What can we and will we do with this information? How can we share it, learn from it and change our practices from it? What’s the best way to share this with our parent community as well so they can understand this feedback loop? It’s a subject that is both wide and deep but, as I’ve noted before, requires the right permanent team in place to challenge each other– and the School Committee!

My kids joined me at the McCall E-Wing open house, Fall 2009. Since this photo, the number of kids in my family has gone up by 50% and we've added over 1200 district-wide! These two are now almost 21 and 18 years old. Don't blink! They grow up fast. (photo credit: Ann Ringwood, Winchester Star)

Will Enrollment Change?

With few exceptions, we've seen annual growth in overall enrollment since 2000. In fact, from 2003 to 2012-- a decade that saw K-12 enrollment fall statewide-- Winchester's grew by nearly 30%! However, 2012 is a fading memory in the rear-view mirror.

We expected to see enrollment drop due to COVID but were surprised that we did not see the sharp return expected this Fall. What will happen in September 2022? Will all these kids come back? Many of us expect they will, but by when is up to speculation and some degree of good fortune.

We will need to work closely with the Town Clerk's office monitoring the census and Kindergarten screening volume this Spring.


What About 40B & Other Residential Development?

Thinking back to the Master Plan development from 2016 to 2017, some expected projects have finally moved forward. While the largest and most concerning developments-- such as the 300+ unit Holton Street project-- fizzled out, others like River Street have come into the pipeline and are well under way. Housing development is happening in Winchester and it is bringing more students into our district.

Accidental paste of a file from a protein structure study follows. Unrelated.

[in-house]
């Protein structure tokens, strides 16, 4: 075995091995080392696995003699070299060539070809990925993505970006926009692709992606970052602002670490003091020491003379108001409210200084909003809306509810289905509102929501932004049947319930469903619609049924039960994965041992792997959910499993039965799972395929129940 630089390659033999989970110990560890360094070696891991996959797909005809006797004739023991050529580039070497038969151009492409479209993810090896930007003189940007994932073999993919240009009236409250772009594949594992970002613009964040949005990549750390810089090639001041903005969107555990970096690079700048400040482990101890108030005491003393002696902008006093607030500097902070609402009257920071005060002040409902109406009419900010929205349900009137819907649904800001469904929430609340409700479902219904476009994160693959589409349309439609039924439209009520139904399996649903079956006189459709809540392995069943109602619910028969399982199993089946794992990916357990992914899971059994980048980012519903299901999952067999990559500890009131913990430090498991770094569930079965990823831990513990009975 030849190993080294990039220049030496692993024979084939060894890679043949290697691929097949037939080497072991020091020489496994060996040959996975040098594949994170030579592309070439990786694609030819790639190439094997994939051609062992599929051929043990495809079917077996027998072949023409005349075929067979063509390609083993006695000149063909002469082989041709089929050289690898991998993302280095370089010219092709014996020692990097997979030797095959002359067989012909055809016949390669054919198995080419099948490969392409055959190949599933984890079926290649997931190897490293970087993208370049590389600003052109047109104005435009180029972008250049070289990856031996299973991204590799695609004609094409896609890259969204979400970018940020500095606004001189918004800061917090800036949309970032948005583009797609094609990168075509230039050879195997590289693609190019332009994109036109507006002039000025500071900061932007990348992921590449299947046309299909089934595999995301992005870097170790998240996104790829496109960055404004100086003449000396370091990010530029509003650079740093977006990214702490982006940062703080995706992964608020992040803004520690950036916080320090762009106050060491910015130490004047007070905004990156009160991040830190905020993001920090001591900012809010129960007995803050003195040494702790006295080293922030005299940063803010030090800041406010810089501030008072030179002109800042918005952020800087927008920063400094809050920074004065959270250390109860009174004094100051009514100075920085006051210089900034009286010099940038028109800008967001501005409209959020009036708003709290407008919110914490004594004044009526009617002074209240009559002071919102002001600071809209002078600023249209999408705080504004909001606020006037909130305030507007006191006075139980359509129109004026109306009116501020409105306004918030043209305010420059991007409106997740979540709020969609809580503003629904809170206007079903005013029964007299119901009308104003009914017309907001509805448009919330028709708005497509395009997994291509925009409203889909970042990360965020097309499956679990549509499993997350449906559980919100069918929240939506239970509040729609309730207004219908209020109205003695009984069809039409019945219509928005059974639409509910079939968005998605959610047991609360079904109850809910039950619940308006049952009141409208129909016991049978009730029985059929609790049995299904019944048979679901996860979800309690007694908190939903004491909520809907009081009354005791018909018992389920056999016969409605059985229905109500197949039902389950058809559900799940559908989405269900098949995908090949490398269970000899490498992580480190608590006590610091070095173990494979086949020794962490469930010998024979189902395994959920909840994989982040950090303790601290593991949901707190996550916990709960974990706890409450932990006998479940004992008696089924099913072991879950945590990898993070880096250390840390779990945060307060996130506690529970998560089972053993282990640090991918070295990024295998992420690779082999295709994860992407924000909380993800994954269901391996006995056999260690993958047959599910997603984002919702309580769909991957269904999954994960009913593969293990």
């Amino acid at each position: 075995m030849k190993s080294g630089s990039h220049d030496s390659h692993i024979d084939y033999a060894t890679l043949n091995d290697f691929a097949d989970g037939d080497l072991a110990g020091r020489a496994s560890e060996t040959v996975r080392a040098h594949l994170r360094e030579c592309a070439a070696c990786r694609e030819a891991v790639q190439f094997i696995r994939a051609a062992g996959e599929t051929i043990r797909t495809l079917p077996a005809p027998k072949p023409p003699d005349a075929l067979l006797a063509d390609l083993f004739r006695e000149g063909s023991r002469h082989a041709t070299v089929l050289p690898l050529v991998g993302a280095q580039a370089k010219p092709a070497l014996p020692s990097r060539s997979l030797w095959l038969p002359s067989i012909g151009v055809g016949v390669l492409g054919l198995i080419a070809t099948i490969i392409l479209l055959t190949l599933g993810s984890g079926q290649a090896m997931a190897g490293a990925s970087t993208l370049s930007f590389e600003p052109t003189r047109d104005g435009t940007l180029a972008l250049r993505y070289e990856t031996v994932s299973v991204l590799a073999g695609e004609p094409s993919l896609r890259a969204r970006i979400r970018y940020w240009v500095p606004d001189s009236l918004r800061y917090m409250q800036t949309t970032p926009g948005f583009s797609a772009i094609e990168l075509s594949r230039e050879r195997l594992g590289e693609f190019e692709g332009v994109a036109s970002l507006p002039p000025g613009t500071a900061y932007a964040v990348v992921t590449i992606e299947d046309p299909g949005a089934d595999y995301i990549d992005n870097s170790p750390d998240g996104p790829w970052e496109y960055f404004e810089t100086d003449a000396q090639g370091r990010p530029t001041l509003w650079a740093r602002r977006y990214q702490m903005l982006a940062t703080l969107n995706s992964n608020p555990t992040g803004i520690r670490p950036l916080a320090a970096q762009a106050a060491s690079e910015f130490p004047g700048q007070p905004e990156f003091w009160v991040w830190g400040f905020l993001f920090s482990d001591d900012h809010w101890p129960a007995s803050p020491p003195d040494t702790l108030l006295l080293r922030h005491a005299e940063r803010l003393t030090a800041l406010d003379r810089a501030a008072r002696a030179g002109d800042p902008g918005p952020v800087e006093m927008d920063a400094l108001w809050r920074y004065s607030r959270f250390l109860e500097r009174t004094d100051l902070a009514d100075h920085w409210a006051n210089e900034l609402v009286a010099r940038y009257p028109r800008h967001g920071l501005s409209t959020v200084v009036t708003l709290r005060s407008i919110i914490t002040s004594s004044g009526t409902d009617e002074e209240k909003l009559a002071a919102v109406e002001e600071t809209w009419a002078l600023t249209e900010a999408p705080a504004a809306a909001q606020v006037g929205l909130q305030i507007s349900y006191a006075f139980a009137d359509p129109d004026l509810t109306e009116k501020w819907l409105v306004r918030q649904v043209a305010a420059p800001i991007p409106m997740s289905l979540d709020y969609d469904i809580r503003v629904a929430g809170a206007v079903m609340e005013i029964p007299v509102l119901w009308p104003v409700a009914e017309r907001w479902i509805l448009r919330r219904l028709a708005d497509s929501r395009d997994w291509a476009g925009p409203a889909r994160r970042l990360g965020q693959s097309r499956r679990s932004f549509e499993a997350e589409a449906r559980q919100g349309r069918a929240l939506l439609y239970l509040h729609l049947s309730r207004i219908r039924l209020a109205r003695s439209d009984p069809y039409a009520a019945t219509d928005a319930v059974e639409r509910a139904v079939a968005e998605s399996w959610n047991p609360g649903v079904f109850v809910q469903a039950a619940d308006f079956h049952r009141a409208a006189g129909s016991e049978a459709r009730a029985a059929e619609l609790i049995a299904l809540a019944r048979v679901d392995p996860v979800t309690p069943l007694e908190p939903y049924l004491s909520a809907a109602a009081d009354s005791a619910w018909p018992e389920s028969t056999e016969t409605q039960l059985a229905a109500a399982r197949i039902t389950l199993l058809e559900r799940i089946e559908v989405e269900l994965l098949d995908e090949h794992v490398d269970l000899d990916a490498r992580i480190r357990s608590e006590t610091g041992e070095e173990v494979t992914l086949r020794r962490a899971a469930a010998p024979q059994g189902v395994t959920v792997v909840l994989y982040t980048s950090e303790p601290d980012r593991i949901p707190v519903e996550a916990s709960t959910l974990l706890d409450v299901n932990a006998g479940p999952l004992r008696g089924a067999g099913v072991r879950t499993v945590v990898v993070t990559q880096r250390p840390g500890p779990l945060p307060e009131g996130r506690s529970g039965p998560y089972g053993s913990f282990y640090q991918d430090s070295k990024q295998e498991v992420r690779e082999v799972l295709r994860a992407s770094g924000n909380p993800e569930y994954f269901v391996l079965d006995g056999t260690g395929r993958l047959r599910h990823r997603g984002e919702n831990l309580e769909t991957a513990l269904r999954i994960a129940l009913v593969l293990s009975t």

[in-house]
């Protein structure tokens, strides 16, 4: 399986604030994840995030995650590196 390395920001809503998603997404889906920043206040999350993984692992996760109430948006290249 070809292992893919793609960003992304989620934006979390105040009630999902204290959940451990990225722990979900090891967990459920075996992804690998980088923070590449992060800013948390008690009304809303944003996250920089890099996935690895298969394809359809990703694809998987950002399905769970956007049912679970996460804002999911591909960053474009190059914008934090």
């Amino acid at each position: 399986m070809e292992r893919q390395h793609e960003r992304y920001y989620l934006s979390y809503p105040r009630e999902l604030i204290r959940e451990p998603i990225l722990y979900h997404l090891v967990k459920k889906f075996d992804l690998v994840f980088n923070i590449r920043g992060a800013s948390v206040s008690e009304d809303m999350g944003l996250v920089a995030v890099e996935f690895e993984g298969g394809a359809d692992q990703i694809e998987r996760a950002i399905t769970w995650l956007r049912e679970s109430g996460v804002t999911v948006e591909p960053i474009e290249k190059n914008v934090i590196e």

I'm excited for these kids. They are going to get a great education here, but we have to be sure we have the spaces and resources for them. The good news is that with the recent expansion at McCall Middle School, we have space to handle a reasonable growth factor. And though Winchester High School remains tight on space (not as much as 3 years ago), the New Lynch school is going to accommodate not just the kids displaced over the past three years, but our projected neighborhood growth including increases due to residential development.

In partnering with the Massachusetts School Building Authority (MSBA) on the Lynch project, I've had the opportunity to work with our Town Planner, Town Engineer, Assessor and Building Commissioner to make strong cases for school capacity in Winchester. Our collective careful planning and thoughtful data collection have no doubt made an impression on the MSBA, as they have been receptive to "counting" a number of projects as likely even though shovels are not yet in the ground. For an idea of how projects of varying sizes impact enrollment, take a look at the memo, attached.